Using strace for tracing System Calls

There are times when we need to trace what the program is doing. To know about what calls our program makes and what signals it raises or receives. The strace command can prove to be useful when we are tracing a program for which we don’t have the source code for, or for one we don’t want to run gdb. We can use the tool to analyze where the program hangs, or which calls by the program are failing, resulting into an erroneous output. So, let’s take a look at how can we use strace.

A simple example of using strace

strace can be invoked using the strace command in the terminal.

$ strace

Now, let us look at a small example of using strace, let’s trace the system calls for ls command.

$ strace ls

Here is the sample output:

strace

The above image shows all the system calls that were made while generating the output of the ls command. This output contains the name of the system call, what parameters were passed to the call and what was its return status. This can provide a lot of help in debugging the unexpected behavior of the program.

Attaching strace to a running process

strace can also be attached to a running process and can be used to record its system calls. To do this, we must know the PID of the process which we want to debug. We can get this PID using the ps command. When we have the PID, we can pass it to strace using the -p parameter to the command. Let us take a look, how we can do it:

$ strace -p 4724

strace firefox

So, here we see, the output of strace while tracing the firefox process being run by the system. This can be used to analyze the behavior of the process and what it is doing currently.

Getting the execution time for system calls

Sometimes, it is important to understand which system call is taking how much time. This knowledge can be used to identify the bottlenecks in the application. strace can be used to return the execution time for the system calls by passing a simple -T parameter to the command. Let’s take a look:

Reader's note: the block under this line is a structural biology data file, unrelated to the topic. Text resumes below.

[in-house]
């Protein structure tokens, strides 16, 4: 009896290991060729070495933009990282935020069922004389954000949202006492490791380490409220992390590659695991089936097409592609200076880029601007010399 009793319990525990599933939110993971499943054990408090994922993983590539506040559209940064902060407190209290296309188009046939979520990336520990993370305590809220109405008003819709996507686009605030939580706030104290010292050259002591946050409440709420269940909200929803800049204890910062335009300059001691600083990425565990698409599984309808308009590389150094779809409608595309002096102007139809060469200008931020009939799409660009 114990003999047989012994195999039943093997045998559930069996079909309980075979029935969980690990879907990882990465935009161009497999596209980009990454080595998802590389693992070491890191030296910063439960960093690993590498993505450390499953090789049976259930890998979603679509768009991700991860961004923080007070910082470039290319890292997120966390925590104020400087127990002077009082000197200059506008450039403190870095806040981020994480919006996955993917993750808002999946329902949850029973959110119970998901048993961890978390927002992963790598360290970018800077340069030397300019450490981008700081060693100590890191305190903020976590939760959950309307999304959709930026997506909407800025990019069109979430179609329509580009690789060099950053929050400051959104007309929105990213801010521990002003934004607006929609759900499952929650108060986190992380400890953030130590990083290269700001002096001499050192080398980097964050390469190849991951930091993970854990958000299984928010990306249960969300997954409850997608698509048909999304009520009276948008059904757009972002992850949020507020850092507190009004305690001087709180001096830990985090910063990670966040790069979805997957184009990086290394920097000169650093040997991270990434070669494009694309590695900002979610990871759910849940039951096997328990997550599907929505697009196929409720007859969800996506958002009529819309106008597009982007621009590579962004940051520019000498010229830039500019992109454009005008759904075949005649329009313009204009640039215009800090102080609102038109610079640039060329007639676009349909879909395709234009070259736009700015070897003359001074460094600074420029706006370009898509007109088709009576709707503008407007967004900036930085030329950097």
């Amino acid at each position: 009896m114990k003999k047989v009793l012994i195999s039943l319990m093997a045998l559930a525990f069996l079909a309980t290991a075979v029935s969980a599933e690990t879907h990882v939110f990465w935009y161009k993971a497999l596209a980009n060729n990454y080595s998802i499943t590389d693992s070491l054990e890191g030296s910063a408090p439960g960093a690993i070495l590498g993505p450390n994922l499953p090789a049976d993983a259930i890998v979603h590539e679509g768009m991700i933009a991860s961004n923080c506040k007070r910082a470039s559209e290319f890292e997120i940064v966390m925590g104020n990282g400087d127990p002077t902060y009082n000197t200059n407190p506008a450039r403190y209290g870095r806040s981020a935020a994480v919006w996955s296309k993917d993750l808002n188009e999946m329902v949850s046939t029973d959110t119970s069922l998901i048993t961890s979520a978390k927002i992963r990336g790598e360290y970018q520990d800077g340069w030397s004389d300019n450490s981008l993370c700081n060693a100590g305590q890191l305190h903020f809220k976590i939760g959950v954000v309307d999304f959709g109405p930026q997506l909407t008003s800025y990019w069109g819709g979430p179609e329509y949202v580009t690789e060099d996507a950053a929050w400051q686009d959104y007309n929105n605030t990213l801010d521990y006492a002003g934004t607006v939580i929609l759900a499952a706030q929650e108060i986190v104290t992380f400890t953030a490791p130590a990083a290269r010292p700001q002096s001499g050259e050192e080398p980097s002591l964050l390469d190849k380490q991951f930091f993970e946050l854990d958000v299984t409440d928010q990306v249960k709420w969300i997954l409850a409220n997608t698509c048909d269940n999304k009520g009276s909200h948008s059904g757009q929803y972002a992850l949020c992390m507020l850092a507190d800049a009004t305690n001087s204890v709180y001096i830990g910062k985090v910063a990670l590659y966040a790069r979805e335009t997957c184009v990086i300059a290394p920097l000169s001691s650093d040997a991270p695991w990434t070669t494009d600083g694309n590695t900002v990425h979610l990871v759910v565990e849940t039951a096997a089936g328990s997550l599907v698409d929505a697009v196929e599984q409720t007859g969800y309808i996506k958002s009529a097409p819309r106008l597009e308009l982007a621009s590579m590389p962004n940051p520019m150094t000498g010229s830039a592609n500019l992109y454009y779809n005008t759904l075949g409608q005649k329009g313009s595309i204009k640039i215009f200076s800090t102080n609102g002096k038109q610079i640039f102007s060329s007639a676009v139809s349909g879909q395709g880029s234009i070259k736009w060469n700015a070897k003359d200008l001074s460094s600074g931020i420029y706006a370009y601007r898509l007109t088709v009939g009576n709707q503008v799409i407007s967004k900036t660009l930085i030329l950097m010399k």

$ strace -T ls

strace exec time

As we can see, the command is showing the time it took for a particular system call to complete(highlighted part). Use this information to identify where the performance lags.

Generate statistics for System Calls

Sometimes, we only want to look at which system calls were made by the program and how many system calls of same type were made. These statistics can be used to identify the most commonly used system calls by the program. The system call statistics can be generated by passing the -c parameter to the command, like:

$ strace -c ls

strace stats

As we can see, the command displayed us the statistics about each and every system calls. This information contains the name of the system calls, how much time it took to complete the execution of the system call, number of times the call was made and how many errors the call encountered.

Output data to a file

Viewing data in the terminal is one thing, but sometimes we need to record the data to an file so we can analyze it later. Passing the -o parameter followed by the name of the output file to the strace, we can save the data to an external file.

$ strace -o trace.txt ls

strace file

So, here we can see that the data of strace was written to an external file named trace.txt.

This was an overview of the strace command, which we can use to debug our programs or to analyze the system calls made by an application. There are a lot of other options that are provided by the strace command which can be used to format the output or to control the verbosity level of the output being displayed by the command. Go ahead and try the command to analyze the applications.

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